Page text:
Right-wing trying to change rules on minimum wage
And speaking of the minimum wage, it provides another example of what I keep telling you: The right-wing attitude is that if they lose under the rules, then you have to change the rules to suit them.
In November, voters in four states approved referendums raising the minimum wage in their respective states. Excellent news for low-wage workers and for the economies of those states.
But in three of those states - Arizona, Maine, and Washington - corporations have been using the courts and their influence over state legislatures to in an effort to undo what the voters did.
In one of those states - Arizona - they have already lost: On March 14 the Arizona state Supreme Court unanimously rejected a suit by business groups trying to have the November victory overturned on a technicality.
Arizona is also the state, by the way, that as I mentioned last show is responding to victories via citizen initiative by trying to make it as hard as possible for one to ever get on the ballot in the future.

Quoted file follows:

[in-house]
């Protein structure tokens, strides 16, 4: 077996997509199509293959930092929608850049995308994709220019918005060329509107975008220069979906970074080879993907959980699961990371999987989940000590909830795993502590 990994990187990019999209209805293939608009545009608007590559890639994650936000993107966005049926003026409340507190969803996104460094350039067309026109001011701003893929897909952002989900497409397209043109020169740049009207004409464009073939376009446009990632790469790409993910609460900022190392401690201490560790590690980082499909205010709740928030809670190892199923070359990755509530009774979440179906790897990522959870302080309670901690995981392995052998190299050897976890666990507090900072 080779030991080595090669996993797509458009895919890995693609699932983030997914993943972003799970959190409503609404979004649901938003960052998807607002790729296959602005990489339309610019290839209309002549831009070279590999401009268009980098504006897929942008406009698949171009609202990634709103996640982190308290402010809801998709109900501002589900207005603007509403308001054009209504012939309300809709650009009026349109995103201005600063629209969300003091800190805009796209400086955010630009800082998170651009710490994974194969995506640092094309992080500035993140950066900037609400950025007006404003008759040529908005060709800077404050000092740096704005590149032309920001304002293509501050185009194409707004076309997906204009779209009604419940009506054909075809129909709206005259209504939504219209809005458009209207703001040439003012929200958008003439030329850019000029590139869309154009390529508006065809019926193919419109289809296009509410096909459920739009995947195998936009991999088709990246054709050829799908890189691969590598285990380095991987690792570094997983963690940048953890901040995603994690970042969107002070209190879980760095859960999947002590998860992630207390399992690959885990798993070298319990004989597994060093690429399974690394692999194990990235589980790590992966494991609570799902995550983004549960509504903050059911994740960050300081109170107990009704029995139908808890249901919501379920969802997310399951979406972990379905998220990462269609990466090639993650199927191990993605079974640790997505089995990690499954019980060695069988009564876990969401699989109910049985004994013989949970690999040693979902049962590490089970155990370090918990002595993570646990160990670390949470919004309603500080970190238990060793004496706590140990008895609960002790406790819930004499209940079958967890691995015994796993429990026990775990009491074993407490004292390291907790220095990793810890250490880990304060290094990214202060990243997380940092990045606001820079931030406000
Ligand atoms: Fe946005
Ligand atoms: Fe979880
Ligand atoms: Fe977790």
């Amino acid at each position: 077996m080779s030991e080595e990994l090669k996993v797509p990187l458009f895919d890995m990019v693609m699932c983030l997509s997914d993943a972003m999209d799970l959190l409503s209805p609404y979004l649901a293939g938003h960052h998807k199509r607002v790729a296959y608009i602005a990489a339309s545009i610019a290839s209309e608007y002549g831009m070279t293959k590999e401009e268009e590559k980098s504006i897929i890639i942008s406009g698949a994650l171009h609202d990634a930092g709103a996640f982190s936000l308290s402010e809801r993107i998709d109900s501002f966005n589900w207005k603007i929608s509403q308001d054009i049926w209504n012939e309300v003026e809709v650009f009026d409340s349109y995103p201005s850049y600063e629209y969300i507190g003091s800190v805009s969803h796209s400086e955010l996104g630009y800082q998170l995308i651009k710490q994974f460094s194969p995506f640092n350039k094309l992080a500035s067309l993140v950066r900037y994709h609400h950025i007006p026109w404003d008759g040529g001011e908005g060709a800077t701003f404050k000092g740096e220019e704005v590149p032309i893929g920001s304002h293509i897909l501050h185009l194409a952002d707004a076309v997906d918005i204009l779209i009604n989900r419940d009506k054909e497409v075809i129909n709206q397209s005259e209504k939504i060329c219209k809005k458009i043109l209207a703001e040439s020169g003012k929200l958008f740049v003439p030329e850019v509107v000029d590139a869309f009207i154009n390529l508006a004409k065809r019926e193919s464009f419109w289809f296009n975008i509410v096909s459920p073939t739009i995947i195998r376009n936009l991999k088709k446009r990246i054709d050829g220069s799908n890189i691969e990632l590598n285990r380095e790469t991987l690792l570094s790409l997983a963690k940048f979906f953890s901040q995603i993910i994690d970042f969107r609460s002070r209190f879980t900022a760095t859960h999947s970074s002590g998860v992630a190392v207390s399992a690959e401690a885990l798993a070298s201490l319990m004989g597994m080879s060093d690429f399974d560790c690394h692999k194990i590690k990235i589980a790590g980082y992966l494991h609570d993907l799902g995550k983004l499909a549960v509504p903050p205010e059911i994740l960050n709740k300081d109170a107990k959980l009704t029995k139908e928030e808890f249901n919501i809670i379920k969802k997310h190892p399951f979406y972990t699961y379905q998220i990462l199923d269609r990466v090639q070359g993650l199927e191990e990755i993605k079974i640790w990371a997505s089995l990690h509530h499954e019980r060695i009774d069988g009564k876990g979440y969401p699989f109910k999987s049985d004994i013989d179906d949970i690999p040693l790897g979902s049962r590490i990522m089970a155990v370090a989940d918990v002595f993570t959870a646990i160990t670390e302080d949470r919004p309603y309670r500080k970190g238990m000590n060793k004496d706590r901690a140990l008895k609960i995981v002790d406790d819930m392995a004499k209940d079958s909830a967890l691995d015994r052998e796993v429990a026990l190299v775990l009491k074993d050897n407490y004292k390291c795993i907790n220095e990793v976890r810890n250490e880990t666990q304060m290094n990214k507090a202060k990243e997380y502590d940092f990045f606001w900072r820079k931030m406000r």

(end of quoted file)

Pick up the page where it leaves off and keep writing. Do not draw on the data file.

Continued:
Meanwhile, a corporate lawsuit in Washington about the minimum wage is still pending, with the first hearing scheduled for April 3.
And in Maine, the state legislature, lobbied by the state Restaurant Association, is changing that state's new minimum wage law in a way to benefit the industry by reinstating the "tip credit," under which tips can be counted toward meeting the wage requirement.
The public voted to have that credit be phased out stating in 2018. But that's not what the corporations want and the legislature may well be prepared to do their bidding.